A $10 million promise was fulfilled May 26 by the Perimeter Center Community Improvement Districts, when its leaders handed over a check for its share of the I-285/Ga. 400 interchange reconstruction project.
State transportation Commissioner Russell McMurry picked up the $10 million – an actual, slightly wrinkled bank check, not one of those giant publicity props – from the PCIDs at a Perimeter Business Alliance lunch at the Sheraton Atlanta Perimeter North hotel. Demonstrating the breadth of the PCIDs’ transportation interests, the lunch also featured a panel discussion on alternative ways to connect commuters to local MARTA stations.
Four years ago, the PCIDs – two self-taxing business districts in Perimeter Center – pledged the $10 million in cash and another $500,000 in planning assistance to the 285/400 project. That was a drop in what turned out to be a roughly $460 million bucket, but the pledge gave political momentum to Gov. Nathan Deal to fast-track the stalled project. The interchange reconstruction, intended to reduce traffic congestion and crashes, is now underway and is scheduled to wrap up in 2020.
“I can tell you, this project wouldn’t be here today if it wasn’t for you,” McMurry told the PCIDs, saying the donation was of “national significance” in an era of increasing public-private partnerships on infrastructure projects.
In an interview afterward, while still holding the check, McMurry praised the PCIDs’ can-do attitude.
“It’s not ‘what if?’ It’s ‘how can?’” McMurry said of the PCIDs’ relationship with the Georgia Department of Transportation. “This group does not settle for ‘no.’”
Former DeKalb County CEO Liane Levetan, who chatted with McMurry, said she agreed. “They’re true visionaries,” she said of the PCIDs, praising their $10 million contribution as a “true catalyst” for the interchange project.
Reconstructing one of the state’s busiest interchanges is intended only to manage traffic congestion, since it can’t be halted altogether while there’s a population and economic boom and limited alternative transportation options. PCIDs is also one of the groups working on those alternatives.
In collaboration with the cities of Brookhaven, Dunwoody and Sandy Springs, the PCIDs recently produced a study on “last-mile connectivity” – meaning methods other that single-occupancy vehicles to easily get commuters to and from mass transit stations. A kind of master study that sorted and prioritized previous studies, while adding some new ideas, it proposes dedicated lanes for shuttles as one priority.
At the May 26 lunch, the panel discussing last-mile connectivity included: Alex Chambers, regional vice president for KDC Real Estate, developers of State Farms’ Park Center complex in Dunwoody; Garrin Coleman, the Sandy Springs Public Works director; and Ryland McClendon, MARTA’s assistant general manager for communications. A representative of the car-rental app company Uber, which has partnered with MARTA on last-mile connectivity discounts, was scheduled to participate, but he was stuck in an airport, according to PBA program manager Bill Crane.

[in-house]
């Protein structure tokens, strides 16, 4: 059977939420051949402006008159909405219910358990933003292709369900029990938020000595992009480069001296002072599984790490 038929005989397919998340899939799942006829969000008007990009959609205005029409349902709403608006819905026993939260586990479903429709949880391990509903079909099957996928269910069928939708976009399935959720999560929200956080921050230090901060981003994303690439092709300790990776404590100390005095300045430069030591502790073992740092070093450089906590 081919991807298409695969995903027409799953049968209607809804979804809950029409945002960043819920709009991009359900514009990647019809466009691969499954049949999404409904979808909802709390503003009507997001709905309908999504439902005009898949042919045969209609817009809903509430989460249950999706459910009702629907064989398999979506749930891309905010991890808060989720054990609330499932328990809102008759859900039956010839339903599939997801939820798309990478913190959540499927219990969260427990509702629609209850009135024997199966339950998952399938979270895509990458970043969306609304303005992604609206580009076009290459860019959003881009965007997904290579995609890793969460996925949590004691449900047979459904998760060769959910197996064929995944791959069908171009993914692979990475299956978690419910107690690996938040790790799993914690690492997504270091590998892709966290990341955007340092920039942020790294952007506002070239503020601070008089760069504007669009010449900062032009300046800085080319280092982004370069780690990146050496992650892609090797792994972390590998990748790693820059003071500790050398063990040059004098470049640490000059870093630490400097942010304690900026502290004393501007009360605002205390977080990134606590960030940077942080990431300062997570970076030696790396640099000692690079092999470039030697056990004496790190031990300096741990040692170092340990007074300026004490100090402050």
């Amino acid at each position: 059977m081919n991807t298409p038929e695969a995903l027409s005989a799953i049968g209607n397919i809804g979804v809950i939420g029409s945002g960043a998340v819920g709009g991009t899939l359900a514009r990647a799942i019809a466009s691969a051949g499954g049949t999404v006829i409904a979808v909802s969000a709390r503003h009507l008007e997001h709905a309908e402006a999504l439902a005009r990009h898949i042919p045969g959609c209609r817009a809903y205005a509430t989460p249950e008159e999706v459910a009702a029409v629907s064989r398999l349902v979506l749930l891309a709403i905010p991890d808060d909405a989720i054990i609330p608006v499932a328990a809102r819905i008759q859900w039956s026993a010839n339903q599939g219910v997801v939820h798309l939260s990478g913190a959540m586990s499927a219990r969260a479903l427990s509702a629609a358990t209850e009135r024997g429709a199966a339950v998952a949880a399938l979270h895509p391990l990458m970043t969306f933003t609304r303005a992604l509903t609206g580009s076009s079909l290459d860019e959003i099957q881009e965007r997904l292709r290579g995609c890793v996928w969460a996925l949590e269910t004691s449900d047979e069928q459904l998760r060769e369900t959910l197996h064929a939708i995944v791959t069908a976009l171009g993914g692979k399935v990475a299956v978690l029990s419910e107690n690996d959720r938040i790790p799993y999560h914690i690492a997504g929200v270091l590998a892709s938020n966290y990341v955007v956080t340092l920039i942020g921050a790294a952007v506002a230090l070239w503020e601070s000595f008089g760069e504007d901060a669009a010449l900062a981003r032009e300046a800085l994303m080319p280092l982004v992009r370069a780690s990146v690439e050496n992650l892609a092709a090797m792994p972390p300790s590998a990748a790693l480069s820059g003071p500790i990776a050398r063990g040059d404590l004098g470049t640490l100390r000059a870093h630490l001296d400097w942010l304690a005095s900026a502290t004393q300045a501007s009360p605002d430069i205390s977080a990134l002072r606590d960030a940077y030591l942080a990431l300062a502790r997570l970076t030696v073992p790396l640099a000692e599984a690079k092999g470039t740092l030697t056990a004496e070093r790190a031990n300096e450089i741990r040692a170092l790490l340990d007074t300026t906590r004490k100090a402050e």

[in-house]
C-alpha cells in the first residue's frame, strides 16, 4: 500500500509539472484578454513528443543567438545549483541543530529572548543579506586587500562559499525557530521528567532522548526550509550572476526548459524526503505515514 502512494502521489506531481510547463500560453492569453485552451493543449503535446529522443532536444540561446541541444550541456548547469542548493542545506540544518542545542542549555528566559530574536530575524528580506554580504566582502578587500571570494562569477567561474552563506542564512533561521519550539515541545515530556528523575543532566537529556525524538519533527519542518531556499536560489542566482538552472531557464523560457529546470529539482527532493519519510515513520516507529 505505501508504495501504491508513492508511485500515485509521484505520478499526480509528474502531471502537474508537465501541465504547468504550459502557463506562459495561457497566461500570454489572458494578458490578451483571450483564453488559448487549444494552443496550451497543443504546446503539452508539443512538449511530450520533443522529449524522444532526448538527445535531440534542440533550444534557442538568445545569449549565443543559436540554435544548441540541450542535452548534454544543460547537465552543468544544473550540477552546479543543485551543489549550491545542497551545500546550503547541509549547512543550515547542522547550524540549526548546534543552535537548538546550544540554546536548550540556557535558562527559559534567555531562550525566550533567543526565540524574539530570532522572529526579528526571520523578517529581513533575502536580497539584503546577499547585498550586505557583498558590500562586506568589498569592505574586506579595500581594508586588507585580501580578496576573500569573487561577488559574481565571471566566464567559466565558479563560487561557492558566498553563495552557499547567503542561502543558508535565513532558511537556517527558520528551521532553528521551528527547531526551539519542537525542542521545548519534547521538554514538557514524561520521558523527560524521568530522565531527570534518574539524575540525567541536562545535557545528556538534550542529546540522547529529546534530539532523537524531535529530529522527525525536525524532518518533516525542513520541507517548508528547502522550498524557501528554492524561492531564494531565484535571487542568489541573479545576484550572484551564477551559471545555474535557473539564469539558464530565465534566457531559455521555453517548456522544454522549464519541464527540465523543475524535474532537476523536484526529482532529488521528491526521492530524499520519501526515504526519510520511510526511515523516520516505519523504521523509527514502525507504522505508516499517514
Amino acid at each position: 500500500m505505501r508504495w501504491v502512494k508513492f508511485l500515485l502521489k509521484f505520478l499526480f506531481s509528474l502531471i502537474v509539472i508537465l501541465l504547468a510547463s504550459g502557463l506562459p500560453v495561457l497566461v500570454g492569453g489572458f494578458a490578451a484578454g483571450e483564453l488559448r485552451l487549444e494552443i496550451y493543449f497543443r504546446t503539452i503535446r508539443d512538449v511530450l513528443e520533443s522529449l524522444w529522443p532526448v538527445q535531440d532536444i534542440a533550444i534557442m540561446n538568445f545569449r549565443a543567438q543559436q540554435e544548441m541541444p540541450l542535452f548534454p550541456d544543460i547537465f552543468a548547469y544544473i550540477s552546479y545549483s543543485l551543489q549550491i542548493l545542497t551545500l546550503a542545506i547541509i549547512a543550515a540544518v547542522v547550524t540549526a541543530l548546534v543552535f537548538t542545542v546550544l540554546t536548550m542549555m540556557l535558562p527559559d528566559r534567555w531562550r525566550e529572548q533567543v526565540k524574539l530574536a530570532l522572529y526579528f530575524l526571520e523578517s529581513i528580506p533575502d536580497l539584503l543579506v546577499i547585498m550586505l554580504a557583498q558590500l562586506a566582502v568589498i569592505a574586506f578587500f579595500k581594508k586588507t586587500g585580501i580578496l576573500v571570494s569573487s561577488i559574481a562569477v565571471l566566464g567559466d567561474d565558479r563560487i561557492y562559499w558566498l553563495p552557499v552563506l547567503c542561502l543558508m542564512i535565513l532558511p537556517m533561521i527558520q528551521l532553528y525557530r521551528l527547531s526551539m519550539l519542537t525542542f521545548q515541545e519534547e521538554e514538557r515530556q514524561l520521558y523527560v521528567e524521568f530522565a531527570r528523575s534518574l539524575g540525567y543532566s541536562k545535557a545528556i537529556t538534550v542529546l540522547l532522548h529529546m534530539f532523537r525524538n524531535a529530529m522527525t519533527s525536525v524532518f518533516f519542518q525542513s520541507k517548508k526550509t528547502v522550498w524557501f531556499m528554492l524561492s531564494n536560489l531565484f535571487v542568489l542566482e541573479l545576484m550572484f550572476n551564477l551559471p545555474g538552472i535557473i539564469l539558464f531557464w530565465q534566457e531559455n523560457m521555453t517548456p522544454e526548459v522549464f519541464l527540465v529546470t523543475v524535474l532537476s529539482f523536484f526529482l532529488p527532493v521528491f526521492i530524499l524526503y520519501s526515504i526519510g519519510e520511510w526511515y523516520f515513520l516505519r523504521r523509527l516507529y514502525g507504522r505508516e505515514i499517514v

The panelists largely recapped the last-mile connectivity study ideas. In the big picture, they emphasized that giving commuters choices, rather than a single solution, is key, and that some options are already coming.
McClendon said that coordinating transportation plans is important because “I think you have to give all [transit] riders a choice.” And studying all available options is important to stay ahead of trends, she said.
Coleman noted that multiuse trails are in the works, including a PATH400 segment that will be built along Peachtree-Dunwoody Road as part of the 285/400 project. Sandy Springs also is using transportation special local option sales tax money to connect that segment with the main PATH400 in Buckhead, as well as carry out other multiuse trails on such corridors as Mount Vernon Highway.
That Mount Vernon Highway concept, which Coleman said will soon go into a round of public meetings, also includes a dedicated lane on the road for some type of higher-occupancy vehicles. “That’s ride share. That’s bus. That’s all kinds of modes,” Coleman said of the concept.
While such dedicated lanes were a main proposal of the recent last-mile connectivity study, they are also challenging and controversial because they could mean converting existing travel lanes.
“Mathematically, I’m not sure how you could take away lanes and make it work” in today’s Perimeter Center, said Chambers, who is also a member of the PCIDs board that represents the DeKalb County side.
However, Chambers agreed with the multi-modal, multi-choice approach. The recently finished State Farm tower at Hammond Drive and Perimeter Center Parkway has a direct connection to the Dunwoody MARTA Station platform. Chambers said that inside its lobby there is a large screen showing the real-time status of several transportation options, including MARTA train times, highway traffic reports and the availability of Uber rides.
The public can weigh in on more last-mile connectivity planning, as the PCIDs will host a June 1 meeting about two segments of multiuse trails planned on Ashford-Dunwoody and Peachtree-Dunwoody roads.